"In some cases, members didn't realize CCAF didn't have their updated college transcripts. Awarding their CCAF degree was as simple as updating their records. Others found they were only a class or two away from completing their degree requirements," Burch said.

Master Sgt. Lawrence Carda, the 185th ARW CCAF advisor and Force Development Office Superintendent, said this ranking represents the 185th's commitment to their enlisted force, as well as their drive for continued self-improvement of their Airmen along the western edge of the state.

It also represents a three-pronged commitment by the Wing's Airmen.

"Attaining a CCAF degree shows leadership that Airmen are committed to becoming a professional in their career field. Second," he said, "the CCAF degree is required for enlisted Airmen to be promoted to the rank of Senior Master Sergeant and Chief Master Sergeant.

"Thirdly, once Airmen complete their CCAF degree by completing general educational requirements through Western Iowa Tech Community College (WITCC), along with their technical education through upgrade training and professional military education, they qualify for transfer to bachelor programs at various schools," Carda said.

The CCAF awards an Associate in Applied Science Degree in one of five areas: Aircraft and Missile Maintenance; Allied Health; Electronics and Telecommunications; Logistics and Resources and Public and Support Services.  Students must complete 64 semester credit hours in five core components - Technical Education; Leadership, Management and Military Studies; Physical Education, General Education and Program Electives.

The courses are achieved through a mixture of Air Force-taught accredited technical courses, transfer credit from civilian college courses, college-level examinations and professional certifications. Their associates degree may then be transferred to many colleges/universities in order to pursue a four-year degree through the Associate to Baccalaureate Cooperative Program (AU-ABC).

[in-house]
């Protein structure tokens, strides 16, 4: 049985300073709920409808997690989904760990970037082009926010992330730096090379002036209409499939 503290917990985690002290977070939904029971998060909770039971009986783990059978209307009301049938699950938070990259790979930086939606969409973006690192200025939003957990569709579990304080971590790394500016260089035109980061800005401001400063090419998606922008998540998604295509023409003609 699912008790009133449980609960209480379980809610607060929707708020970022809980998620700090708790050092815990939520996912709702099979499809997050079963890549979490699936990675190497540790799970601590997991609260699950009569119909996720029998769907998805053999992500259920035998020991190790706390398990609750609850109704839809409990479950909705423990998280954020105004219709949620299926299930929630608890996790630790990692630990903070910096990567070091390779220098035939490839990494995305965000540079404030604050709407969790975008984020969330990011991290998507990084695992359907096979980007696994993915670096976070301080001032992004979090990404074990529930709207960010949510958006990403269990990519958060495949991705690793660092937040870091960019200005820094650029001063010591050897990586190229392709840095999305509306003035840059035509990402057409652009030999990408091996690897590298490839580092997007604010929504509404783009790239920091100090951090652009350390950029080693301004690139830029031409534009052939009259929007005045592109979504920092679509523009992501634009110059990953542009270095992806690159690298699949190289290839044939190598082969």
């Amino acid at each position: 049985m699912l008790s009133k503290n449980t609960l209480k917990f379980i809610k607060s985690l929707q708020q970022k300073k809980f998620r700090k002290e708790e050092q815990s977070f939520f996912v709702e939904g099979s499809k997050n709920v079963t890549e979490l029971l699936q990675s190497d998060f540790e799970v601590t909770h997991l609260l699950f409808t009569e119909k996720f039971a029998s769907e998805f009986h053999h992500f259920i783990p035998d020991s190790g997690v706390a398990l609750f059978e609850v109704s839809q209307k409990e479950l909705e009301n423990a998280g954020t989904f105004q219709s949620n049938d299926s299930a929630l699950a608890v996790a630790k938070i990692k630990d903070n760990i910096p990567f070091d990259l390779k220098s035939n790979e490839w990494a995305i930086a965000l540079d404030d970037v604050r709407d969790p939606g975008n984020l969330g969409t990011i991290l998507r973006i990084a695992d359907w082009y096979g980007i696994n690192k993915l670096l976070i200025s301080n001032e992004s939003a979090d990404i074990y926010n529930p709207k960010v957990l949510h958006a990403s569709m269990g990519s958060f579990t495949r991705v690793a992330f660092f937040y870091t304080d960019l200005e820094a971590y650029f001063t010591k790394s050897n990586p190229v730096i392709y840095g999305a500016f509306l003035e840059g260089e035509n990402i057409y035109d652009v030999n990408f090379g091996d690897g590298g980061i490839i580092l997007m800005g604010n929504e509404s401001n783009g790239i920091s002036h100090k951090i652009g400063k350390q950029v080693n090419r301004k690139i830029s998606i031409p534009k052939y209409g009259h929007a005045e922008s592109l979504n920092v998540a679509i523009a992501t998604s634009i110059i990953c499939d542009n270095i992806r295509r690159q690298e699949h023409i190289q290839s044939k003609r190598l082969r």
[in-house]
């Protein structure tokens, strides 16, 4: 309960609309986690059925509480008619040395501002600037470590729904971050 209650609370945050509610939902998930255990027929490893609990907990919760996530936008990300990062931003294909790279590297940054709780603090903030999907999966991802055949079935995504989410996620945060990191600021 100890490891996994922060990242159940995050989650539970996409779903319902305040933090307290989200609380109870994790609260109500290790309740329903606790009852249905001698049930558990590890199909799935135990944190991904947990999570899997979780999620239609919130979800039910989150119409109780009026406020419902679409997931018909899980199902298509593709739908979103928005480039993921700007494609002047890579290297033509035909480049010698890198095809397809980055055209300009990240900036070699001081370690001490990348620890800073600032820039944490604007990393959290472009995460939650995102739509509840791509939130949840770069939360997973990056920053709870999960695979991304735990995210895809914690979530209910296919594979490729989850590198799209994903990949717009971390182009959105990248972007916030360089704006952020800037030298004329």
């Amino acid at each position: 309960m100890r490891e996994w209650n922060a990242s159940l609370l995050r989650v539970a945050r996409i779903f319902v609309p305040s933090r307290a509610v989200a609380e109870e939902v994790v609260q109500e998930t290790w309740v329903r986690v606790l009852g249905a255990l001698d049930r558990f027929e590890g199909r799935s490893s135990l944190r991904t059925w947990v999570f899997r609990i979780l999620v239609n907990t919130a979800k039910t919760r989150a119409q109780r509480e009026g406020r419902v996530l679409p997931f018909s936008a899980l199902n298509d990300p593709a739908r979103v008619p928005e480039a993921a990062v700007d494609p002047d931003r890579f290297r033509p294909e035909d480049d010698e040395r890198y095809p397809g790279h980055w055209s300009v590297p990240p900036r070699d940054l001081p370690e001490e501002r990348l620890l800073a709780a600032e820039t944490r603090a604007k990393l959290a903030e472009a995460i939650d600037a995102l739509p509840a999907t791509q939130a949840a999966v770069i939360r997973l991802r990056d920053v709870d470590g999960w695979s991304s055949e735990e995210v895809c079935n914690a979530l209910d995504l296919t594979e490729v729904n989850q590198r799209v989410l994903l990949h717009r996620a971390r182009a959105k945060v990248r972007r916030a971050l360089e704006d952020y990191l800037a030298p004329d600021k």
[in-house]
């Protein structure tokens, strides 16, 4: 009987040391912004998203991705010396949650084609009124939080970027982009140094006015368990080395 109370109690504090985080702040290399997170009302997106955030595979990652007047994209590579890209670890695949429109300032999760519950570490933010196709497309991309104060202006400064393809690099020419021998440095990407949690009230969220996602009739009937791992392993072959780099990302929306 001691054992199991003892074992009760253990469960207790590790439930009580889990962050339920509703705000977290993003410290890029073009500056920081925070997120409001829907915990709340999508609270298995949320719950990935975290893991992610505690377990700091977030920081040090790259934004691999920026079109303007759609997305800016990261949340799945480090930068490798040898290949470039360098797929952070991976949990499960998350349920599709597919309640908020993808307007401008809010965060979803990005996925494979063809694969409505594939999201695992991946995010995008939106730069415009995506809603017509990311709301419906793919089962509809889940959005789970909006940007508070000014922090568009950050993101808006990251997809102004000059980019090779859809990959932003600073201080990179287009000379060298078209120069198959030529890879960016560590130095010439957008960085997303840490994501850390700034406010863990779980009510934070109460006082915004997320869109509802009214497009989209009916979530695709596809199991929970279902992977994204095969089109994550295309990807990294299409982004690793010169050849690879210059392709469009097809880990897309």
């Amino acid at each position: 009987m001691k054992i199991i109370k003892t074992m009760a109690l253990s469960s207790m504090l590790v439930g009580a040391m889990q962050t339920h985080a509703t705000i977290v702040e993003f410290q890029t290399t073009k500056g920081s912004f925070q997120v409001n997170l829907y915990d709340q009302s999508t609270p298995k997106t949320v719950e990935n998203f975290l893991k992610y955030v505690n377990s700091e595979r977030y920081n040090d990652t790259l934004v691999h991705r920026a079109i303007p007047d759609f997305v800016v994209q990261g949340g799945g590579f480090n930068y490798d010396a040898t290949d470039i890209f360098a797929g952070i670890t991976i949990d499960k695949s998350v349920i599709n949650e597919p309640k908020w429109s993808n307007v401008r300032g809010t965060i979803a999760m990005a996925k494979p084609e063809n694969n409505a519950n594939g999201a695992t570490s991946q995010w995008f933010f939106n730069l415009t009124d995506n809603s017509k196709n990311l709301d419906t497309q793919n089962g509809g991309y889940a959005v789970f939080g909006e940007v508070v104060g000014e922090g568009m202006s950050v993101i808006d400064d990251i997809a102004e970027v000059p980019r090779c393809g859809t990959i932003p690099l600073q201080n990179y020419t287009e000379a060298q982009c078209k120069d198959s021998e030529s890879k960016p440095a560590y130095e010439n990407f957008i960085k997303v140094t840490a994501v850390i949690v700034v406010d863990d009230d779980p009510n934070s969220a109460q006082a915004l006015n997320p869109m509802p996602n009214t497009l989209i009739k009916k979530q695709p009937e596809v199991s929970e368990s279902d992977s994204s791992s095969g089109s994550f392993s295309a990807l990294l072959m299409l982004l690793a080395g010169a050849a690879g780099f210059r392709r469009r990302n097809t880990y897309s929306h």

"Our leadership is completely onboard with our Airmen having higher education goals," said Carda. "It shows by them supporting our on-base classes with Western Iowa Tech. CCAF has two graduating classes annually and we have a graduation ceremony every November to recognize those graduates.

"Our wing commander, Col. Christensen, and all the group commanders are present to award each graduate their CCAF diploma," he added.

Carda, who operates the Wing's Education Office with Senior Master Sgt. James Gagner and Staff Sgt. Jaymes Bral, both traditional part-time Guardsmen, said they've been given many excellent tools to help their Airmen complete their educational goals.

"The Air Force Virtual Education Center assists us and our Airman with the ability to track their progress and helps us target folks who are close to finishing their degree. The 185th has also partnered with WITCC to offer CCAF general education classes on-base during the duty day.  This makes it more convenient for members to have a full-time job and pursue their educational goals," Carda said.

During the November awards ceremony, Burch said, "We not only recognized those individuals completing their CCAF degrees, but we also made three special presentations of Air Force Association Pitsenbarger Awards for members who are continuing their education to obtain a Bachelor's degree.  Each award recipient received a certificate and a check for $400 from the Air Force Association.

"It's great to see so many people recognized for their efforts," he said. "From a Wing perspective, I think the focus on education became contagious in a culture that thrives on excellence in all we do."
And it continues to grow and grow, concluded Burch.

"I wouldn't be surprised if we have more than 105 degrees in 2016," he said.